||Output location for reducer. (Required)
|-mapper executable or script or JavaClassName
||Mapper executable. (Required)
|-reducer executable or script or JavaClassName
||Reducer executable. (Required)
||Create the mapper, reducer, or combiner executable available locally on the compute nodes.
||Class you offer should return key, value pairs of Text class. If not specified TextInputFormat is used as the default.
||Class you offer should take key, value pairs of Text class. If not specified TextOutputformat is used as the default.
||Class that determines which reduce a key is sent to.
|-combiner streaming Command or JavaClassName
||Combiner executable for map output.
||For backward compatibility: specifies a record reader class instead of an input format class.
||Creates output lazily. For example, if the output format is based on FileOutputFormat, the output file is created only on the first call to output. collect or Context.write.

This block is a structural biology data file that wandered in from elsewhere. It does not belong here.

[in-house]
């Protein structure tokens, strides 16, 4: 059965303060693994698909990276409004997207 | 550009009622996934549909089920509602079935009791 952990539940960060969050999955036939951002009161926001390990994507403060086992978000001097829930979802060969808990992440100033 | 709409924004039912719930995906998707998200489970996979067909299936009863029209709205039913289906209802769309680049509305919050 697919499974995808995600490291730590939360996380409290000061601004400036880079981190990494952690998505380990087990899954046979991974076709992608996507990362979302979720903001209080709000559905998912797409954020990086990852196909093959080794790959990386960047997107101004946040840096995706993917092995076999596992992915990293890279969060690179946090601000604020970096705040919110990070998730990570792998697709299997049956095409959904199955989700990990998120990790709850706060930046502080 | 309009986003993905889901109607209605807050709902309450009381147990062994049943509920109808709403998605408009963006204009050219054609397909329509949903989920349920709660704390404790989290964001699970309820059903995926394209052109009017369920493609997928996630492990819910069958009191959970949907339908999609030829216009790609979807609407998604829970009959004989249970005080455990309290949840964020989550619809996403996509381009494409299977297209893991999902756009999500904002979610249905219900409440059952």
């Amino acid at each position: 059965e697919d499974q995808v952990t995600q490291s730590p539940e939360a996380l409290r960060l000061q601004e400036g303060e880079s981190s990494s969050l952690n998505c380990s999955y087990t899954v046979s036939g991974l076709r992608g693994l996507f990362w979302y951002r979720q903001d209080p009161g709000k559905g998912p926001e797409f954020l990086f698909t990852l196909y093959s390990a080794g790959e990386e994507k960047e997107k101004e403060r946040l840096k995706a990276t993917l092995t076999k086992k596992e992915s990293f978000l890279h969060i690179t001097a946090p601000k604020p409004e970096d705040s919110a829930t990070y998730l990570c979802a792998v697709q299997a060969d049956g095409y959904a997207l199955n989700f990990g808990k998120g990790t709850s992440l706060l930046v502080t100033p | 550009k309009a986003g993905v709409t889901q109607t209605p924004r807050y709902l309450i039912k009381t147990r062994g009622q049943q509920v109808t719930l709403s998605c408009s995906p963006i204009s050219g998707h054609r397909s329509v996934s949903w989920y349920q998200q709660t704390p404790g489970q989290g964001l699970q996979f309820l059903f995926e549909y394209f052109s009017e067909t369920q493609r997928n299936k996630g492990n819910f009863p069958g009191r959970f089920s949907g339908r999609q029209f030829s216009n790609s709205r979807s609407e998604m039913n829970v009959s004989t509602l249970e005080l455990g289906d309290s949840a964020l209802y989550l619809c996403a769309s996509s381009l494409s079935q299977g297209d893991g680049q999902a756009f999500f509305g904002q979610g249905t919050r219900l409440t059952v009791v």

||Specifies the number of reducers.
||Script to call when map task fails.
||Script to call when reduction makes the task failure
||Passes the environment variable to streaming commands.
It is the name of the C++ interface to Hadoop MapReduce. Unlike Hadoop Streaming which uses standard I/O to communicate with the map and reduce code Pipes uses sockets as the channel over which the tasktracker communicates with the process running the C++ map or reduce function. JNI is not used.
That’s all for this section of the Hadoop tutorial. Let’s move on to the next one on Hbase!